In a street which is now home to numerous fashion boutiques, whose displays bear a far greater resemblance to untouchable art installations than clothes and shoe shops, William's reverence towards a sense of history and family tradition somehow feels novel.

Many of the antique shops that inhabited Mount Street first have now been overtaken. In their place big name brands have arrived, including designer Marc Jacobs, Spanish house Balenciaga and the fashionista's shoemaker Christian Louboutin, as well as re-opened seafood restaurant Scotts and Australian beauty brand Aesop. Just round the corner, hidden in the flower-lined Mount Street gardens, stands the breathtaking Church of the Immaculate Conception, where an on-call priest is available for confessions from big spenders daily.

Today, even despite the global economic meltdown, William is determined to remain at the top of the luxury game. He says his customers are putting more thought into each purchase, with less impulsive purchases and more focus on one or two outstanding items that will stand the test of time. Last year he was awarded a royal warrant from the Queen. William considers this one of his proudest achievements of the last decade, alongside running a successful business.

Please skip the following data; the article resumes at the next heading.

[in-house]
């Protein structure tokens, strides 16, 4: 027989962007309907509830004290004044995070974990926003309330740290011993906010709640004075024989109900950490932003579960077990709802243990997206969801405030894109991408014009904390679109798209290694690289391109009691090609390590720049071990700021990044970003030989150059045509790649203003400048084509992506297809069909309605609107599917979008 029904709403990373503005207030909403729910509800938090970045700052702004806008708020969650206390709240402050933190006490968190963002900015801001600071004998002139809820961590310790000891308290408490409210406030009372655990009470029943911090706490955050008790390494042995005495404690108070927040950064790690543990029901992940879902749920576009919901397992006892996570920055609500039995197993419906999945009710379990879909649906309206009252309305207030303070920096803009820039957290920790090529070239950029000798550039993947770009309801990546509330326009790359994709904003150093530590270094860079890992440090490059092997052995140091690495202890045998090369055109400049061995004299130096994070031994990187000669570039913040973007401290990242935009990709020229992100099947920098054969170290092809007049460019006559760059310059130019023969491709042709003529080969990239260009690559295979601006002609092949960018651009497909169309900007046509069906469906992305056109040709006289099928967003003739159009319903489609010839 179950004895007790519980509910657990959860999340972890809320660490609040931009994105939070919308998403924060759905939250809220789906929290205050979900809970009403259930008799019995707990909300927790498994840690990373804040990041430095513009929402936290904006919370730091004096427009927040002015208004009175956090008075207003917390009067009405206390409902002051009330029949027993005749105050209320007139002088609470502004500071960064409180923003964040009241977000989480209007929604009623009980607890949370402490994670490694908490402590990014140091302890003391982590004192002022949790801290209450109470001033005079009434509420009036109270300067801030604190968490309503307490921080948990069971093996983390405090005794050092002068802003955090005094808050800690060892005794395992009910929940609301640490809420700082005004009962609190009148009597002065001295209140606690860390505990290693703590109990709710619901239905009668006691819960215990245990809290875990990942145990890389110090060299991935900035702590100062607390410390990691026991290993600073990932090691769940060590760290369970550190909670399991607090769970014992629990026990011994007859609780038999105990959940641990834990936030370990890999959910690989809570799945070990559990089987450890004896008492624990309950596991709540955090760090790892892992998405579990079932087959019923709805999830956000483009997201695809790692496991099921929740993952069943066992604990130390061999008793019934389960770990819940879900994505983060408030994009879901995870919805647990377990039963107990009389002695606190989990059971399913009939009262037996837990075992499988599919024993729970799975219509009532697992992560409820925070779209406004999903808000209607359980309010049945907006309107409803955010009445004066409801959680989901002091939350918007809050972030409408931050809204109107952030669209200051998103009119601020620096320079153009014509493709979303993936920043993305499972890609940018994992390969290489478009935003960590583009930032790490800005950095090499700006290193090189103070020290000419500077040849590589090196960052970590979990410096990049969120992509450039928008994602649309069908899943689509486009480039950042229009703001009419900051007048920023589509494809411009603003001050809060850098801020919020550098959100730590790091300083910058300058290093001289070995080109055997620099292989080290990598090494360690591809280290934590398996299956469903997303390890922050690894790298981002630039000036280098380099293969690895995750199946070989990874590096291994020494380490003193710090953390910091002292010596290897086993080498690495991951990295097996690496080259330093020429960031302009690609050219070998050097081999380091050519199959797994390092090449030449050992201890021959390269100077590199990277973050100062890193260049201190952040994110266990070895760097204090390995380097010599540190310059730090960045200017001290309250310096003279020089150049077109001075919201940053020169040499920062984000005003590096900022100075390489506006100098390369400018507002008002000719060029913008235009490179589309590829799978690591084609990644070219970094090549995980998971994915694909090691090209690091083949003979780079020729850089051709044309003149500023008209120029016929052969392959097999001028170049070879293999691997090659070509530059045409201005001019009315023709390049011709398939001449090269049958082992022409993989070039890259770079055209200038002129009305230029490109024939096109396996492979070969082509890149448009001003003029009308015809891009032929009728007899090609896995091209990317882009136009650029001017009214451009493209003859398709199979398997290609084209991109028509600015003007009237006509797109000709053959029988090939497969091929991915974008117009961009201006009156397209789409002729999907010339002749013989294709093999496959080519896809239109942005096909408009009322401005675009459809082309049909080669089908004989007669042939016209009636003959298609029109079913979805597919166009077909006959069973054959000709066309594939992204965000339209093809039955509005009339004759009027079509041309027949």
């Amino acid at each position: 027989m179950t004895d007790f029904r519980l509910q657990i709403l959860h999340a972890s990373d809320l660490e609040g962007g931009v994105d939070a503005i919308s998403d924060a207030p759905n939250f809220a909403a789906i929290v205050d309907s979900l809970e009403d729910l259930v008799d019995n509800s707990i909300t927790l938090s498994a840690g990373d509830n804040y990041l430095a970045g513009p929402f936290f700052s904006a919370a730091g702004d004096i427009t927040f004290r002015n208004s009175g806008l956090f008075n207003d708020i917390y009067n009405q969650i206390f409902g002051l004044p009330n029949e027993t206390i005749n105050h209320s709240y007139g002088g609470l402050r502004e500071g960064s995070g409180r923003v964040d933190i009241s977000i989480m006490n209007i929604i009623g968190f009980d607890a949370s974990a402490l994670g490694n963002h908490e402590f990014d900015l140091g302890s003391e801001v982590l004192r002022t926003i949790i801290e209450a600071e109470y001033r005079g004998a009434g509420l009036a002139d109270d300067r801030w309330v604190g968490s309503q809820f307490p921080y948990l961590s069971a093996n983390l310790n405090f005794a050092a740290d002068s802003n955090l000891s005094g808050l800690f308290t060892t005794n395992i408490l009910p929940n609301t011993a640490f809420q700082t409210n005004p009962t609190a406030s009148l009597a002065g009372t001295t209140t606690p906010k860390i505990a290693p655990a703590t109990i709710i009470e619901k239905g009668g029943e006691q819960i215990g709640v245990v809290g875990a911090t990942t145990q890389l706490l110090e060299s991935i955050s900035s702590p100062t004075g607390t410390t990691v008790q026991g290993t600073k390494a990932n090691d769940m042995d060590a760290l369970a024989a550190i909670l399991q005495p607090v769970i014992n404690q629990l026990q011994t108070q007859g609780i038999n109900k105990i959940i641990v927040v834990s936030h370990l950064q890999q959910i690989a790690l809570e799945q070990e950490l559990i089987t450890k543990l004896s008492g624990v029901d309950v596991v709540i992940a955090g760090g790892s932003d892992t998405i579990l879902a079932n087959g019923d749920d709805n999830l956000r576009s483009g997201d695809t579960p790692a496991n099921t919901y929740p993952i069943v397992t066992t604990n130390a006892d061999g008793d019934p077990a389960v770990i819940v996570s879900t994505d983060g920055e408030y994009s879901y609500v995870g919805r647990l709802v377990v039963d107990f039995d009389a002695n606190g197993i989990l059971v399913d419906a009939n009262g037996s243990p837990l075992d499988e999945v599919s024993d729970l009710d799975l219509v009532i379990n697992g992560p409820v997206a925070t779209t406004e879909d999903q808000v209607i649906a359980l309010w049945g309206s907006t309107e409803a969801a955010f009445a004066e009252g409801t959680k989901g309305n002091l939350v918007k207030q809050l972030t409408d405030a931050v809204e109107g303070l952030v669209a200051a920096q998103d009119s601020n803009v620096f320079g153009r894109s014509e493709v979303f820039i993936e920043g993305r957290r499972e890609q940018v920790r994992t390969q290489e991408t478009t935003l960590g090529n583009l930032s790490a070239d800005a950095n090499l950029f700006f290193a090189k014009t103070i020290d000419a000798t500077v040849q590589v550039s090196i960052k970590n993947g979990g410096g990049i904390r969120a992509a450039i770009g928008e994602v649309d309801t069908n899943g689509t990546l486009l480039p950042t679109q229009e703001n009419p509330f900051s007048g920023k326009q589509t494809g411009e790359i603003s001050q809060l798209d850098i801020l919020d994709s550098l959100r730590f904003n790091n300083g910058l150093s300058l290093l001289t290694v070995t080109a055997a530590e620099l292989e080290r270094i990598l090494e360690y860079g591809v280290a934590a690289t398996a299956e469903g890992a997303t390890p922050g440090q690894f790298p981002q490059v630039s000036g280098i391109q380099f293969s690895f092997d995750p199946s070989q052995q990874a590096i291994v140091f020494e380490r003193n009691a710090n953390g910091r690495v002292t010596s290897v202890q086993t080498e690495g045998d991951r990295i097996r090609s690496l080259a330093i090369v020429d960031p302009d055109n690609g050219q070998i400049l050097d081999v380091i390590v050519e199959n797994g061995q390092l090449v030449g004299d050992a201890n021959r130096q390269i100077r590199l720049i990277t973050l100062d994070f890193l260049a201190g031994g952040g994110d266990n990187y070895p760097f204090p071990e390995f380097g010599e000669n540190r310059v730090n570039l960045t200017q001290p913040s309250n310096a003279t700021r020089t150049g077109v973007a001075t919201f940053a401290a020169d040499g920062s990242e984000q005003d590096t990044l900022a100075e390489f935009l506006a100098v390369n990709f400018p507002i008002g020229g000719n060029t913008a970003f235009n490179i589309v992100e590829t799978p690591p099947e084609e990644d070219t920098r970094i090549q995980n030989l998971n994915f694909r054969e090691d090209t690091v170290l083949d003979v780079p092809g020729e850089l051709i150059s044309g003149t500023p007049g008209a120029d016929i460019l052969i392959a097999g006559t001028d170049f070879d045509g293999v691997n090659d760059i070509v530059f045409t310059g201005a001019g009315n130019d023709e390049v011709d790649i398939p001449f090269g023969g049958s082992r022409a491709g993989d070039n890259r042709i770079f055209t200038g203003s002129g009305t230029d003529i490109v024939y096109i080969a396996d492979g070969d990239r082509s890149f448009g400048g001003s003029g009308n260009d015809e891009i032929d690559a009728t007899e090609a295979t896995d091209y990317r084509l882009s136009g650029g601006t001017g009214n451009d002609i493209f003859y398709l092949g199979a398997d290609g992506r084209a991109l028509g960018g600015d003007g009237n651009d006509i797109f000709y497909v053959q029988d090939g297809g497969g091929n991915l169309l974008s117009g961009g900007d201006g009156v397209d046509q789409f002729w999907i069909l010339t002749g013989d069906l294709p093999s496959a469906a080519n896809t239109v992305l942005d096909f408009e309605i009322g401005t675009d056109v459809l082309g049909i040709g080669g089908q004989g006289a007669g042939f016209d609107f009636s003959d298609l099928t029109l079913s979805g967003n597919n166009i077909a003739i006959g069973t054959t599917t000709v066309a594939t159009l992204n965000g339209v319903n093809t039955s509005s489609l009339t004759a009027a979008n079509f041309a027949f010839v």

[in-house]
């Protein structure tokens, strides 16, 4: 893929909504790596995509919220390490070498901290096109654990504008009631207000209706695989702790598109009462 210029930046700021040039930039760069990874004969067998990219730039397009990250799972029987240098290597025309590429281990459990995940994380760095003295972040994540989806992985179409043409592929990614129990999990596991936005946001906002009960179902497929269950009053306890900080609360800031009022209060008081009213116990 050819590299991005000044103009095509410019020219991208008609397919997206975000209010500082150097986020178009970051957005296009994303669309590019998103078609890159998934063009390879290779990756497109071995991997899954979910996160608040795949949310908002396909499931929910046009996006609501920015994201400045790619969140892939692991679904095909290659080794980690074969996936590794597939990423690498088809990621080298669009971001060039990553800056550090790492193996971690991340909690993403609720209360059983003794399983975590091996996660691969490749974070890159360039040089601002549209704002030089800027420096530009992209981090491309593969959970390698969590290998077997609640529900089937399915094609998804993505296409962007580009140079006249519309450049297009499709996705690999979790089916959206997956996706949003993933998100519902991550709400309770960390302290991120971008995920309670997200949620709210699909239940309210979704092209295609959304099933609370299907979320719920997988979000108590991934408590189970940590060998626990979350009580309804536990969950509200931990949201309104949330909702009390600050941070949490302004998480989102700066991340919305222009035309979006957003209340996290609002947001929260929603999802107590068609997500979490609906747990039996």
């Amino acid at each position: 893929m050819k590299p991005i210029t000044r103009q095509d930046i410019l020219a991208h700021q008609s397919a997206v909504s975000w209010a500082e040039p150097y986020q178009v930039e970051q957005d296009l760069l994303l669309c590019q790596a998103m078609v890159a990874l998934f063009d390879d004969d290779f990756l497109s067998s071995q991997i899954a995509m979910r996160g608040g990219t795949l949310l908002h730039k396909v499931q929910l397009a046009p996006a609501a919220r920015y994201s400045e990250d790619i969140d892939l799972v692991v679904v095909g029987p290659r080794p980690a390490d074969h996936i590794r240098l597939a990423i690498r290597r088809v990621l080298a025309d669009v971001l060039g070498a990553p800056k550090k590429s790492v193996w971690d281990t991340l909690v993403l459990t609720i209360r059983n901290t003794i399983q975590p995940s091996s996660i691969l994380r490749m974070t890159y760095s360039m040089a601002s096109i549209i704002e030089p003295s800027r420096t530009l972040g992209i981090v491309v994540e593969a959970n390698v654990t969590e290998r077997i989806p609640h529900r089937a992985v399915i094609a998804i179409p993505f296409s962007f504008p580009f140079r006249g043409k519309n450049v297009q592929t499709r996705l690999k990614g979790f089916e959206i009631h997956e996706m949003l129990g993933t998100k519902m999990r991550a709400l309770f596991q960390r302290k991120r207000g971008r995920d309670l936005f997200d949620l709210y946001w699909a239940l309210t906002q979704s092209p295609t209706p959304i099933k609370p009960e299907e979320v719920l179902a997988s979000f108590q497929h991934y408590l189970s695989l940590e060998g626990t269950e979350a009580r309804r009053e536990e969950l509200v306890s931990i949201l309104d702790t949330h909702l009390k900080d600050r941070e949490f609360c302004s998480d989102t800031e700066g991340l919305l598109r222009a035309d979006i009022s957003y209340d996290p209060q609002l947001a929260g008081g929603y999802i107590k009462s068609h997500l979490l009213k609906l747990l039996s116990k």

William's father John is a consultant to the business and William has children aged 13, 12 and 10, who he hopes will one day join the business. But "they will not be forced into it," he says.

There are few shops which sell so many different objects under one roof so successfully. Regular customers range from influential heads of state to business people, financial leaders and artists, according to William. "Our customers are collectors who probably know a lot more about what they're buying than we do," he says.